Cassettes are hot, sure, but they're not the heatseekers they once were, back in the days of oh-one-two. No, that crown can now be claimed and reclaimed again by that revolutionary format of the 80s-90s: CDs! It's hilarious to think that this format has been discarded and exiled as an outdated, irrelevant listening tool, considering how the crisp, immaculate sound represents the entirety of the audio spectrum as heard by the artists when recording their albums. Intuitive and empathetic ears will glean much from the format's rich detail, and collectors will marvel at its variety of packaging delicacies. And sure, it's easier to roll a joint on an LP, but bumps and lines tap out much easier on the plastic surface of the jewel-case.
At the forefront of this format resurgence are two Drag City artists who also set the tone in the gray 90s. Papa M helped define the indefinable sound known simply as "Post Rock." Post Rock was meant to indicate rock music that has gone beyond the known quantities of rock to that point, following punk and grunge into a wild new oblivion of post-formalist post-modernism. And while that was essentially post-bollocks, descending into a colorless, humorless shaplessness nothing screamed Post Rock with the type of intensity, purpose and color like Papa M's Live From A Shark Cage, and said scream was more impactful on well-attuned ears than anyone could've imagined! This was right around the time that the public perception of David "Papa M" Pajo's former band was beginning to morph from being Slint to being "I LOVE SPIDERLAND, SLINT ARE MY FAVORITE ETC!"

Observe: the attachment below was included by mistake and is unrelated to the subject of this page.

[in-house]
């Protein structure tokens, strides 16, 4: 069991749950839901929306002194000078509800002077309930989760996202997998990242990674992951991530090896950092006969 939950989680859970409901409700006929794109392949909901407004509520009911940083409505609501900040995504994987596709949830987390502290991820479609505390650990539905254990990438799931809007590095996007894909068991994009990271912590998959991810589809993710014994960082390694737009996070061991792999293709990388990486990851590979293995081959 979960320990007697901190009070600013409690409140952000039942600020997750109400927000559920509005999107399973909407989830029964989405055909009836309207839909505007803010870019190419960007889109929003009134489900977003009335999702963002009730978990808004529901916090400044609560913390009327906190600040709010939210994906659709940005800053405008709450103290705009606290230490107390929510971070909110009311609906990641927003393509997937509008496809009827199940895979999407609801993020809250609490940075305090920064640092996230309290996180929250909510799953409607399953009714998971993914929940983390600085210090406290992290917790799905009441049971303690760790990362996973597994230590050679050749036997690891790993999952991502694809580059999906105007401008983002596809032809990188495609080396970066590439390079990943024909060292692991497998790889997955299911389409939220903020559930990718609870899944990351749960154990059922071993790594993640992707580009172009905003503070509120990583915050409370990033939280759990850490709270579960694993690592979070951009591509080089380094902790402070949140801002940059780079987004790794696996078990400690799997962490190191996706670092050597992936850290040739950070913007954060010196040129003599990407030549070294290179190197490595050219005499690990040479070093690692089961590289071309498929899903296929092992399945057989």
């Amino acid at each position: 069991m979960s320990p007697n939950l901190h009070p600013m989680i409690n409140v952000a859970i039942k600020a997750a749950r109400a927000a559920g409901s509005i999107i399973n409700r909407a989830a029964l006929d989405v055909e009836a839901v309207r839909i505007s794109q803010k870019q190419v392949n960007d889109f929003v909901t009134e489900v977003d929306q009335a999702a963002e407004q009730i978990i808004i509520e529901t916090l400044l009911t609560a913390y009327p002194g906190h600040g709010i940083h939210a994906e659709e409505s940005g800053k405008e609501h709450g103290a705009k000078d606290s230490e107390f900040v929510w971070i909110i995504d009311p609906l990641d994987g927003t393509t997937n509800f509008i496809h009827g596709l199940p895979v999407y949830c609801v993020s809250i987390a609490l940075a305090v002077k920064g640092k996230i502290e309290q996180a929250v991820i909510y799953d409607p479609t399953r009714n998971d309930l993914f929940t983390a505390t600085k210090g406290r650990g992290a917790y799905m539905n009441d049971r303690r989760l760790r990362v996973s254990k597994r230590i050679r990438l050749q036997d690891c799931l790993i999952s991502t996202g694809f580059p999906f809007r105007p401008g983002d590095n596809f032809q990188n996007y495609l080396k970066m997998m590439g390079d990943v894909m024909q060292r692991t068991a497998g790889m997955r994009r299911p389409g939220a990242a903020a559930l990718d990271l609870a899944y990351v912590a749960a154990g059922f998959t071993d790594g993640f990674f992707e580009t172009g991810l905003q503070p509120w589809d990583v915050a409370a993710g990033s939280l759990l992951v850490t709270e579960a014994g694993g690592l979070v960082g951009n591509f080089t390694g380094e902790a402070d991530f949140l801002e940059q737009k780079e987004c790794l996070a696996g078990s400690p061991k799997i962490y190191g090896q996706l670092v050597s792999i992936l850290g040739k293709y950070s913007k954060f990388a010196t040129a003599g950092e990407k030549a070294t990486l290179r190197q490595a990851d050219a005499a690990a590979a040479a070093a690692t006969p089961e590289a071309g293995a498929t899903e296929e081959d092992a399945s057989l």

Gastr Del Sol were of the same cloth, and yet another thing altogether; rolling in directions that rock had not rolled before. Luminaries David Grubbs and Jim O'Rourke melded minds as Gastr for a serious batch of new, newer and newest dueling concerns that occupied inner and outer space with what seemed to be otherwordly presceince, making tunes and jams of a different color. This was rainbow postrock-tronics that still shine with an eerie bringtness in today's techn-icolor-ological world. Upgrade & Afterlife, they called it, and still do. Both these records implied a digital future where more records like them would be made and listened to on compact disc - and yet, both were unique enough to represent paths seldom followed - for it isn't every generation that wants to walk the high wire! Meanwhile, Upgrade & Afterlife and Live From A Shark Cage are available now, once again, and only on fresh-pressed compact disc!